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From the Desk of Father Rubey
Friday, April 20, 2018 by Father Ruby
In May our country celebrates Mother’s Day which is a day when we honor our Mothers who are still here and fondly remember those Mothers who are a part of the hereafter. For those Mothers who are grieving the death of a child from suicide or those children who are grieving the loss of a Mother from suicide this is an especially painful day. It is a day when families go out for brunch to honor Mothers and do something special for the Mothers in their lives. The day is fraught with a lot of pain for grief stricken people who are painfully reminded that a special person is absent from these festivities. There is a missing card or a card that can’t be given to a deceased Mother. This is a day that grieving people would like to have stricken from the calendar. Unfortunately that won’t happen.

One of the most irritating aspects of the grief journey is the confusion that engulfs survivors. One of the most overwhelming feelings for those Mothers who are grieving the loss of a child or for those children grieving the loss of a Mother from suicide is the fact that this person was loved so very much and so deeply. The question is asked: Wasn’t this love enough for this person? The answer to that question is that the suicide in no way reflects the level of love that survivors had for this person. The suicide is all about the excruciating pain that this person was in – either the Mother or the Child. The tremendous love that was felt toward this person was incapable of penetrating to the soul and psyche of the hurting person. That is very confusing to the survivor because much has been written about the force of the love that exists between a Mother and Child. Human love is incapable of solving or eliminating the pain of mental illness. It is vitally important for all survivors to realize that the love that we have for people is very limited and is incapable of making other people happy. Our love for people lacks the ability to create happiness in another person. Happiness and contentment emanates from within the soul of each of us. External forces are able to enhance or increase happiness. For example, possessions can enhance happiness in a person but these possessions cannot make people happy.

Another aspect of confusion for the grieving person is the attempt that people make in trying to alleviate the pain of grief. In the beginning of the journey there are no words or actions that help those grieving people or spare them from this pain. Those people who reach out to the grief stricken survivor feel very helpless because there are no words or actions that can make the grieving person feel better. What can those people do or say that will comfort survivors and ease their pain? My suggestion is that people can be there for survivors. There is no magical balm that can be applied and make the person feel better. In the immediate aftermath of a suicide, survivors need to first of all absorb the enormity of what has happened. A person who was a vital part in the life of a family has died very suddenly and has ended their life deliberately. It takes some time to absorb just what happened and why. In the immediate aftermath of the suicide survivors seek answers to many questions. Sometimes there are answers and sometimes there are no answers. The big question is: WHY?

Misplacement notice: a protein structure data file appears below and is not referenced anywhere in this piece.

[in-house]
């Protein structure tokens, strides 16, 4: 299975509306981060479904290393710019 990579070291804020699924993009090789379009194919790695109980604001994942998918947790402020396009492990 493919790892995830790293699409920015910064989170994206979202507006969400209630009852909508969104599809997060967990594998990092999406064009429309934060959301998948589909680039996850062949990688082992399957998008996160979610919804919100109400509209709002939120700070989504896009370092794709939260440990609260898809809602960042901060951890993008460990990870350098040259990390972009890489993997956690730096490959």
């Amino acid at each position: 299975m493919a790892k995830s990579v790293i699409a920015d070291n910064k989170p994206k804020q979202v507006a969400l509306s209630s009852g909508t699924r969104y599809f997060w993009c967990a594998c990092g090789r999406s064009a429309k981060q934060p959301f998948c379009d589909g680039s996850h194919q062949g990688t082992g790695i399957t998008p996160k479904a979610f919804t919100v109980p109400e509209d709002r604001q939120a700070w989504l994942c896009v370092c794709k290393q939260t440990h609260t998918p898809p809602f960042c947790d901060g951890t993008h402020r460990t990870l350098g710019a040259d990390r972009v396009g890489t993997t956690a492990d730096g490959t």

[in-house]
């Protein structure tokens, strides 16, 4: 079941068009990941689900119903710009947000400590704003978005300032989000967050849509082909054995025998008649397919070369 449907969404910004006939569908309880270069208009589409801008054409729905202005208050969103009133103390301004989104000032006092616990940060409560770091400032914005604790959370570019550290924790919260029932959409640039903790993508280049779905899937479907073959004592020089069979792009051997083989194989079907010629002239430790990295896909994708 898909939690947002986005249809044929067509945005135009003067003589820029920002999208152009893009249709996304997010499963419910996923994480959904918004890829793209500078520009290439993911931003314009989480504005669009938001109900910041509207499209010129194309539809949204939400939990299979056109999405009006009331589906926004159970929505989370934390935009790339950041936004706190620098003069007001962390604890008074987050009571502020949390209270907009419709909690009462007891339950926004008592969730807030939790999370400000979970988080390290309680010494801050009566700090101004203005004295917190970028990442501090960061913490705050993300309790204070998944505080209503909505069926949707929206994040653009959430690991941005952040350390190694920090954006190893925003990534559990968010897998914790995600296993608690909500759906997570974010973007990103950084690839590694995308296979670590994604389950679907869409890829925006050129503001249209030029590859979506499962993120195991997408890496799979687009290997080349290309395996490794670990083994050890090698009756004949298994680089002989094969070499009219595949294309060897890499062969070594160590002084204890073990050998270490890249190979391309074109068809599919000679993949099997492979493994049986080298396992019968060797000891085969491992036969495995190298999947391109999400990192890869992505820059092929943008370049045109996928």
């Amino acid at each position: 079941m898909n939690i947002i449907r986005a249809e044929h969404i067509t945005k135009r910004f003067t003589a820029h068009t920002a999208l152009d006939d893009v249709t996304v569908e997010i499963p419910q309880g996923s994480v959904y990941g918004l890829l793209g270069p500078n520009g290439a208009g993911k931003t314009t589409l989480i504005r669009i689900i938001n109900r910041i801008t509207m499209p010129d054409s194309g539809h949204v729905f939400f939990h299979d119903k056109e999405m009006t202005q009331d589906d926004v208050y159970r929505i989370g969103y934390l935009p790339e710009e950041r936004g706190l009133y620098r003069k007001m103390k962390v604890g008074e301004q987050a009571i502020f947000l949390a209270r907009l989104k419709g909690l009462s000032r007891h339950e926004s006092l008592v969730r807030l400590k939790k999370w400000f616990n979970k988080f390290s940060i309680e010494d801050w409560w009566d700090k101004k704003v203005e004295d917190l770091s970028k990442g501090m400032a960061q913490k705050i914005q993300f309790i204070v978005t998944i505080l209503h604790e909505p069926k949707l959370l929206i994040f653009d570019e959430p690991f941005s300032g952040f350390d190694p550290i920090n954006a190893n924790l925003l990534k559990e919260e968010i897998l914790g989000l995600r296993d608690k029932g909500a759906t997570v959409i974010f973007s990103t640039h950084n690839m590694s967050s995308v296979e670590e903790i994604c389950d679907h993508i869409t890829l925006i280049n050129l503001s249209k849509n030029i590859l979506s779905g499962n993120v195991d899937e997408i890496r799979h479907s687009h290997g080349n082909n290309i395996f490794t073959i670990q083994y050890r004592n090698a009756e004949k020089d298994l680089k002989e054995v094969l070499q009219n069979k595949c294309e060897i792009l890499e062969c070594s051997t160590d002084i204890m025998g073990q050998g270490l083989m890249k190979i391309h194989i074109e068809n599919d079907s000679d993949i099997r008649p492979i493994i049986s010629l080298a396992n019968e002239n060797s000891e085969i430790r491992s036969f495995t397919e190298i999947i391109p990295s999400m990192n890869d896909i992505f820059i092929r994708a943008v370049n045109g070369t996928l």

Confusion is a major part of the initial reaction to a suicide. How will the survivors continue to go on with their lives? What kind of a future will the survivors have without this person? Can survivors live without this person who was so loved and important in their lives? Will I ever be happy again or experience peace of mind? These are just some of the questions that survivors ask themselves. There are a myriad of questions that survivors ask themselves in the immediate aftermath of a suicide. These question confuse survivors as they seek answers. These questions are all part of the initial reaction to a completed suicide of a loved one. Unfortunately, there are not always answers to these questions.

In the immediate aftermath of a completed suicide survivors are on automatic pilot and moving about and thinking in ways that don’t always make sense. This is all part of the confusion that has become a part of the life of the survivor. It will not always be this way. As survivors traverse the journey of grief the fog will lift and the confusion will subside as survivors regain a semblance of normalcy in their lives. A suicide completely throws survivors into a world of topsy-turvy. Survivors literally don’t know what is going on. All of this does subside after the initial aftermath but confusion and the uncertainty of life around them impacts the survivor to no end. But it does end as life continues and takes on a more normal aspect.

In many instances Mothers provide a balance in a home. This is not meant to denigrate the role of the Father in a home but the Mother seems to provide calmness and stability to the home. When the Mother is impaired by the grief of a suicide or the Mother has died from suicide the whole system of the family has been altered and there is a sense of confusion that descends on those remaining members of the family. Members of the family are called to rise to the occasion and make the necessary changes for the smooth running of the family system. All are asked to make the adjustment so that the family system can continue to function as normal as possible. The fog that engulfs a family after a suicide and the confusion that descends upon a family will eventually subside but in the immediate aftermath of the suicide fog and confusion will be a part of the life of survivors. This is very normal.

As we gather with our families this Mother’s Day let us especially remember those Mothers who are grieving the loss of one of their children from suicide or to remember those families who are grieving the loss of a Mother or Grandmother from suicide. I encourage all of LOSS family members to remember each other in thought and prayer-especially for those members who have recently joined our family.

Keep On Keepin’ On,

Rev. Charles T. Rubey